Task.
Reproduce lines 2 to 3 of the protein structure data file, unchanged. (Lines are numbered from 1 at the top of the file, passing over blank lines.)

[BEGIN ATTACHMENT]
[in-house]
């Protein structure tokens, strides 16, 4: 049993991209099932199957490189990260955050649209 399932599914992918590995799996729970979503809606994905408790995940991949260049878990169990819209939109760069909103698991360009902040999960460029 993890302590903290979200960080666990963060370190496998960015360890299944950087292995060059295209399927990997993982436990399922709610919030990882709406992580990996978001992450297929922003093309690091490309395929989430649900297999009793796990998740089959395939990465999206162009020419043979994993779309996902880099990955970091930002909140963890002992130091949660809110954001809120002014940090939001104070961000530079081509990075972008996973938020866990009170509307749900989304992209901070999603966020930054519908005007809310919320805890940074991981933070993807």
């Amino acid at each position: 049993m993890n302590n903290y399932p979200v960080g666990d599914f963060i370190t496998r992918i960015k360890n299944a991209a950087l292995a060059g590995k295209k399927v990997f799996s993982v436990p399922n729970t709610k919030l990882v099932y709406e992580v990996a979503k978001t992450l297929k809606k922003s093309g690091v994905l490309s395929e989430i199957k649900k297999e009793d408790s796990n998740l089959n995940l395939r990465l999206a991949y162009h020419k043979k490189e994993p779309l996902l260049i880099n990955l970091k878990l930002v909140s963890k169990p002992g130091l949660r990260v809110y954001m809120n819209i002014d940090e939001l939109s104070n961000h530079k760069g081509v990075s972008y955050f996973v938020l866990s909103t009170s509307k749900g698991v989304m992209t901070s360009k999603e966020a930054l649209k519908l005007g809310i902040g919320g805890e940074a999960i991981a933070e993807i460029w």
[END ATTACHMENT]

């Protein structure tokens, strides 16, 4: 049993991209099932199957490189990260955050649209 399932599914992918590995799996729970979503809606994905408790995940991949260049878990169990819209939109760069909103698991360009902040999960460029 993890302590903290979200960080666990963060370190496998960015360890299944950087292995060059295209399927990997993982436990399922709610919030990882709406992580990996978001992450297929922003093309690091490309395929989430649900297999009793796990998740089959395939990465999206162009020419043979994993779309996902880099990955970091930002909140963890002992130091949660809110954001809120002014940090939001104070961000530079081509990075972008996973938020866990009170509307749900989304992209901070999603966020930054519908005007809310919320805890940074991981933070993807």
């Amino acid at each position: 049993m993890n302590n903290y399932p979200v960080g666990d599914f963060i370190t496998r992918i960015k360890n299944a991209a950087l292995a060059g590995k295209k399927v990997f799996s993982v436990p399922n729970t709610k919030l990882v099932y709406e992580v990996a979503k978001t992450l297929k809606k922003s093309g690091v994905l490309s395929e989430i199957k649900k297999e009793d408790s796990n998740l089959n995940l395939r990465l999206a991949y162009h020419k043979k490189e994993p779309l996902l260049i880099n990955l970091k878990l930002v909140s963890k169990p002992g130091l949660r990260v809110y954001m809120n819209i002014d940090e939001l939109s104070n961000h530079k760069g081509v990075s972008y955050f996973v938020l866990s909103t009170s509307k749900g698991v989304m992209t901070s360009k999603e966020a930054l649209k519908l005007g809310i902040g919320g805890e940074a999960i991981a933070e993807i460029w």